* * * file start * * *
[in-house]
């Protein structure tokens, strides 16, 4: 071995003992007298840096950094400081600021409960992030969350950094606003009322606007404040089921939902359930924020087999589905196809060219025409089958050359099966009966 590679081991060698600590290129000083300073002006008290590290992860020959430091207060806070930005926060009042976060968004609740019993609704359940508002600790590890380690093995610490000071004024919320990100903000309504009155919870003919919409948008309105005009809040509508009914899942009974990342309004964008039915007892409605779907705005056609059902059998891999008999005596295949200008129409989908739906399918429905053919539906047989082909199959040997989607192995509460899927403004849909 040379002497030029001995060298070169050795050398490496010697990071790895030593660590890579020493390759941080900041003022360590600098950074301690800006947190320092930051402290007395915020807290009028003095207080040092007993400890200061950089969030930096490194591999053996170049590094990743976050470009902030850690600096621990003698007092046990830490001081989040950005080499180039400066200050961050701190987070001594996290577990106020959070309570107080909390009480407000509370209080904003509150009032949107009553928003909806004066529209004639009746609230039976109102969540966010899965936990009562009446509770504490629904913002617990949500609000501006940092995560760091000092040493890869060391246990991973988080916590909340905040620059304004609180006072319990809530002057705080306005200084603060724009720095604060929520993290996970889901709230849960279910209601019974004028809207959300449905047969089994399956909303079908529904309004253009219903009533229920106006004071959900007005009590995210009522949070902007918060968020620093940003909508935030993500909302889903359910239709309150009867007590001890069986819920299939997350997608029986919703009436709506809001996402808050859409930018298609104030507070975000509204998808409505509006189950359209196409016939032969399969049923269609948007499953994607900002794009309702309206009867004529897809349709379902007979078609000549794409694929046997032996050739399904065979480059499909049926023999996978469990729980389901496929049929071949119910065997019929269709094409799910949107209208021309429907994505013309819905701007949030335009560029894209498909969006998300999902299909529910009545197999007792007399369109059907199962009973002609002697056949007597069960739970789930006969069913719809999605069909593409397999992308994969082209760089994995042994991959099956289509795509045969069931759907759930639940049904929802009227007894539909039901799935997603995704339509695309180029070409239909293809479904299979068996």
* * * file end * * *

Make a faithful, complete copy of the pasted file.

[in-house]
């Protein structure tokens, strides 16, 4: 071995003992007298840096950094400081600021409960992030969350950094606003009322606007404040089921939902359930924020087999589905196809060219025409089958050359099966009966 590679081991060698600590290129000083300073002006008290590290992860020959430091207060806070930005926060009042976060968004609740019993609704359940508002600790590890380690093995610490000071004024919320990100903000309504009155919870003919919409948008309105005009809040509508009914899942009974990342309004964008039915007892409605779907705005056609059902059998891999008999005596295949200008129409989908739906399918429905053919539906047989082909199959040997989607192995509460899927403004849909 040379002497030029001995060298070169050795050398490496010697990071790895030593660590890579020493390759941080900041003022360590600098950074301690800006947190320092930051402290007395915020807290009028003095207080040092007993400890200061950089969030930096490194591999053996170049590094990743976050470009902030850690600096621990003698007092046990830490001081989040950005080499180039400066200050961050701190987070001594996290577990106020959070309570107080909390009480407000509370209080904003509150009032949107009553928003909806004066529209004639009746609230039976109102969540966010899965936990009562009446509770504490629904913002617990949500609000501006940092995560760091000092040493890869060391246990991973988080916590909340905040620059304004609180006072319990809530002057705080306005200084603060724009720095604060929520993290996970889901709230849960279910209601019974004028809207959300449905047969089994399956909303079908529904309004253009219903009533229920106006004071959900007005009590995210009522949070902007918060968020620093940003909508935030993500909302889903359910239709309150009867007590001890069986819920299939997350997608029986919703009436709506809001996402808050859409930018298609104030507070975000509204998808409505509006189950359209196409016939032969399969049923269609948007499953994607900002794009309702309206009867004529897809349709379902007979078609000549794409694929046997032996050739399904065979480059499909049926023999996978469990729980389901496929049929071949119910065997019929269709094409799910949107209208021309429907994505013309819905701007949030335009560029894209498909969006998300999902299909529910009545197999007792007399369109059907199962009973002609002697056949007597069960739970789930006969069913719809999605069909593409397999992308994969082209760089994995042994991959099956289509795509045969069931759907759930639940049904929802009227007894539909039901799935997603995704339509695309180029070409239909293809479904299979068996």